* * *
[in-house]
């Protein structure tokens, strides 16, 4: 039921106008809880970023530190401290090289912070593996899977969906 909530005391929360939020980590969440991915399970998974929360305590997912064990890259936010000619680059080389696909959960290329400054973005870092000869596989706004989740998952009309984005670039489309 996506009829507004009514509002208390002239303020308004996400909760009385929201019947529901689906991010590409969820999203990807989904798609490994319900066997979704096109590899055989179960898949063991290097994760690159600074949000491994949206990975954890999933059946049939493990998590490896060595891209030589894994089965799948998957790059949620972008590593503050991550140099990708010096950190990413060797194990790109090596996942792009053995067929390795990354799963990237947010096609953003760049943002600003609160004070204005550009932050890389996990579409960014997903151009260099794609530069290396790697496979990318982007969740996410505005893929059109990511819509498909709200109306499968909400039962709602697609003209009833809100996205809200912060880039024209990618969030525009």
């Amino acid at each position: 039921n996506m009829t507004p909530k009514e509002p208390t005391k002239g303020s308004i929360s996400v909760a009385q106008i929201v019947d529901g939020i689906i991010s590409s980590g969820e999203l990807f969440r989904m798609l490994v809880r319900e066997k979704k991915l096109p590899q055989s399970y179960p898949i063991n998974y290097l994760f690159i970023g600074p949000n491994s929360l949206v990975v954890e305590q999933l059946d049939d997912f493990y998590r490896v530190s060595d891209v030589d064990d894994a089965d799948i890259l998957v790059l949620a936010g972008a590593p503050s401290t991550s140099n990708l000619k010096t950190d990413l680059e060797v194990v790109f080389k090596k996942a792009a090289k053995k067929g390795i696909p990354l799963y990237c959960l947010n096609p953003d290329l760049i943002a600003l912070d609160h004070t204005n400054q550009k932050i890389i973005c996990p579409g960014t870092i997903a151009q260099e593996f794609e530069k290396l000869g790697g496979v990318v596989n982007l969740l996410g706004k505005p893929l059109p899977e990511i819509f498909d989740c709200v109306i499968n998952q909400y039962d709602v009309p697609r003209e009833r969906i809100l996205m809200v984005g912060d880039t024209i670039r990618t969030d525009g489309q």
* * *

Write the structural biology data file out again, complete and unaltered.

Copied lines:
[in-house]
């Protein structure tokens, strides 16, 4: 039921106008809880970023530190401290090289912070593996899977969906 909530005391929360939020980590969440991915399970998974929360305590997912064990890259936010000619680059080389696909959960290329400054973005870092000869596989706004989740998952009309984005670039489309 996506009829507004009514509002208390002239303020308004996400909760009385929201019947529901689906991010590409969820999203990807989904798609490994319900066997979704096109590899055989179960898949063991290097994760690159600074949000491994949206990975954890999933059946049939493990998590490896060595891209030589894994089965799948998957790059949620972008590593503050991550140099990708010096950190990413060797194990790109090596996942792009053995067929390795990354799963990237947010096609953003760049943002600003609160004070204005550009932050890389996990579409960014997903151009260099794609530069290396790697496979990318982007969740996410505005893929059109990511819509498909709200109306499968909400039962709602697609003209009833809100996205809200912060880039024209990618969030525009």
């Amino acid at each position: 039921n996506m009829t507004p909530k009514e509002p208390t005391k002239g303020s308004i929360s996400v909760a009385q106008i929201v019947d529901g939020i689906i991010s590409s980590g969820e999203l990807f969440r989904m798609l490994v809880r319900e066997k979704k991915l096109p590899q055989s399970y179960p898949i063991n998974y290097l994760f690159i970023g600074p949000n491994s929360l949206v990975v954890e305590q999933l059946d049939d997912f493990y998590r490896v530190s060595d891209v030589d064990d894994a089965d799948i890259l998957v790059l949620a936010g972008a590593p503050s401290t991550s140099n990708l000619k010096t950190d990413l680059e060797v194990v790109f080389k090596k996942a792009a090289k053995k067929g390795i696909p990354l799963y990237c959960l947010n096609p953003d290329l760049i943002a600003l912070d609160h004070t204005n400054q550009k932050i890389i973005c996990p579409g960014t870092i997903a151009q260099e593996f794609e530069k290396l000869g790697g496979v990318v596989n982007l969740l996410g706004k505005p893929l059109p899977e990511i819509f498909d989740c709200v109306i499968n998952q909400y039962d709602v009309p697609r003209e009833r969906i809100l996205m809200v984005g912060d880039t024209i670039r990618t969030d525009g489309q």